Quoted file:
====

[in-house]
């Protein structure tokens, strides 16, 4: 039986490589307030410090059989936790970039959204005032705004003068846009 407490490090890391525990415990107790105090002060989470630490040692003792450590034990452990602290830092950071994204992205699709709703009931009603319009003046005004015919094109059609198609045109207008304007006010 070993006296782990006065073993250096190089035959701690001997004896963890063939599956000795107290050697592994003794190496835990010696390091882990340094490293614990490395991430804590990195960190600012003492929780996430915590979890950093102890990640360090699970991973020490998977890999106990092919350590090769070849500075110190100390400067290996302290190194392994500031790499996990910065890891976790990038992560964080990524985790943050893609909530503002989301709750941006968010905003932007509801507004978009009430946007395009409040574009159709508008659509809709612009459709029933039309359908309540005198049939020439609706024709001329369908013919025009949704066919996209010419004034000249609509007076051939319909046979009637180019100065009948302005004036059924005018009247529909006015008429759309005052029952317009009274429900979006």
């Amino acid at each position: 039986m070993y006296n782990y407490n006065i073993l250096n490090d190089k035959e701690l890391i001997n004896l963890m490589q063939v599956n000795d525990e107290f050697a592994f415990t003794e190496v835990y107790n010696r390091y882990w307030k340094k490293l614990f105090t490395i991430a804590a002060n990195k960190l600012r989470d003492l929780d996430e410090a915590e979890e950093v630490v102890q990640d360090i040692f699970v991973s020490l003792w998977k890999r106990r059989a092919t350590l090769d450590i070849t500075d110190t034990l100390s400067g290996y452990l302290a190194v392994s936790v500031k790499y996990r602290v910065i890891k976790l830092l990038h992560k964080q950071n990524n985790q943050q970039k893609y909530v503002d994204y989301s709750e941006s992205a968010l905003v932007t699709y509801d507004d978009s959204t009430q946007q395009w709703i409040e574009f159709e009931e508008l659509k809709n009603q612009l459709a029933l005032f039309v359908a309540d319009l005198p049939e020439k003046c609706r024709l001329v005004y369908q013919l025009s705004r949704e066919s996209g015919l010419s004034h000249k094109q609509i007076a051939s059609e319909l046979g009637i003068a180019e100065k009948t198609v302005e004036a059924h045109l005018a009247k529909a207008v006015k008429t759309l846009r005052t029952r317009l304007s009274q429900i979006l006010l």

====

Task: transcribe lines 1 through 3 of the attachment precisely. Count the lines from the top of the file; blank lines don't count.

[in-house]
């Protein structure tokens, strides 16, 4: 039986490589307030410090059989936790970039959204005032705004003068846009 407490490090890391525990415990107790105090002060989470630490040692003792450590034990452990602290830092950071994204992205699709709703009931009603319009003046005004015919094109059609198609045109207008304007006010 070993006296782990006065073993250096190089035959701690001997004896963890063939599956000795107290050697592994003794190496835990010696390091882990340094490293614990490395991430804590990195960190600012003492929780996430915590979890950093102890990640360090699970991973020490998977890999106990092919350590090769070849500075110190100390400067290996302290190194392994500031790499996990910065890891976790990038992560964080990524985790943050893609909530503002989301709750941006968010905003932007509801507004978009009430946007395009409040574009159709508008659509809709612009459709029933039309359908309540005198049939020439609706024709001329369908013919025009949704066919996209010419004034000249609509007076051939319909046979009637180019100065009948302005004036059924005018009247529909006015008429759309005052029952317009009274429900979006």
């Amino acid at each position: 039986m070993y006296n782990y407490n006065i073993l250096n490090d190089k035959e701690l890391i001997n004896l963890m490589q063939v599956n000795d525990e107290f050697a592994f415990t003794e190496v835990y107790n010696r390091y882990w307030k340094k490293l614990f105090t490395i991430a804590a002060n990195k960190l600012r989470d003492l929780d996430e410090a915590e979890e950093v630490v102890q990640d360090i040692f699970v991973s020490l003792w998977k890999r106990r059989a092919t350590l090769d450590i070849t500075d110190t034990l100390s400067g290996y452990l302290a190194v392994s936790v500031k790499y996990r602290v910065i890891k976790l830092l990038h992560k964080q950071n990524n985790q943050q970039k893609y909530v503002d994204y989301s709750e941006s992205a968010l905003v932007t699709y509801d507004d978009s959204t009430q946007q395009w709703i409040e574009f159709e009931e508008l659509k809709n009603q612009l459709a029933l005032f039309v359908a309540d319009l005198p049939e020439k003046c609706r024709l001329v005004y369908q013919l025009s705004r949704e066919s996209g015919l010419s004034h000249k094109q609509i007076a051939s059609e319909l046979g009637i003068a180019e100065k009948t198609v302005e004036a059924h045109l005018a009247k529909a207008v006015k008429t759309l846009r005052t029952r317009l304007s009274q429900i979006l006010l």